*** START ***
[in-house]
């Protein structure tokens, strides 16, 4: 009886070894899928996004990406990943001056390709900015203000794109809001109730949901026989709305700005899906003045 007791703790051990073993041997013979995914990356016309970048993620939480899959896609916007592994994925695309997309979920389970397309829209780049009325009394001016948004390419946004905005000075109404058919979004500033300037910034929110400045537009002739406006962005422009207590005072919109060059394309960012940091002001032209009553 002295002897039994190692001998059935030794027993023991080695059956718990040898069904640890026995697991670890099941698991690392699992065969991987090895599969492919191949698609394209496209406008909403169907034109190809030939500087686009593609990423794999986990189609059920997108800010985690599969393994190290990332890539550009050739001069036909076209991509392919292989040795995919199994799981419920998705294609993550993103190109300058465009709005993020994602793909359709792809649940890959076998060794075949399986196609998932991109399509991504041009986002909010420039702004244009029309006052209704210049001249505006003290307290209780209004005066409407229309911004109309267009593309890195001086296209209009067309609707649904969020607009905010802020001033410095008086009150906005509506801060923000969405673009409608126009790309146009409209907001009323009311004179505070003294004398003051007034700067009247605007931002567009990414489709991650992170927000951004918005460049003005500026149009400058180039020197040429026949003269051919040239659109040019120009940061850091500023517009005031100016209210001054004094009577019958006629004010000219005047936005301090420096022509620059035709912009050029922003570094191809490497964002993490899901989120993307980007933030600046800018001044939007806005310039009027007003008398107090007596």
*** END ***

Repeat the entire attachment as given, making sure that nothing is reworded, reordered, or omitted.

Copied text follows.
[in-house]
């Protein structure tokens, strides 16, 4: 009886070894899928996004990406990943001056390709900015203000794109809001109730949901026989709305700005899906003045 007791703790051990073993041997013979995914990356016309970048993620939480899959896609916007592994994925695309997309979920389970397309829209780049009325009394001016948004390419946004905005000075109404058919979004500033300037910034929110400045537009002739406006962005422009207590005072919109060059394309960012940091002001032209009553 002295002897039994190692001998059935030794027993023991080695059956718990040898069904640890026995697991670890099941698991690392699992065969991987090895599969492919191949698609394209496209406008909403169907034109190809030939500087686009593609990423794999986990189609059920997108800010985690599969393994190290990332890539550009050739001069036909076209991509392919292989040795995919199994799981419920998705294609993550993103190109300058465009709005993020994602793909359709792809649940890959076998060794075949399986196609998932991109399509991504041009986002909010420039702004244009029309006052209704210049001249505006003290307290209780209004005066409407229309911004109309267009593309890195001086296209209009067309609707649904969020607009905010802020001033410095008086009150906005509506801060923000969405673009409608126009790309146009409209907001009323009311004179505070003294004398003051007034700067009247605007931002567009990414489709991650992170927000951004918005460049003005500026149009400058180039020197040429026949003269051919040239659109040019120009940061850091500023517009005031100016209210001054004094009577019958006629004010000219005047936005301090420096022509620059035709912009050029922003570094191809490497964002993490899901989120993307980007933030600046800018001044939007806005310039009027007003008398107090007596």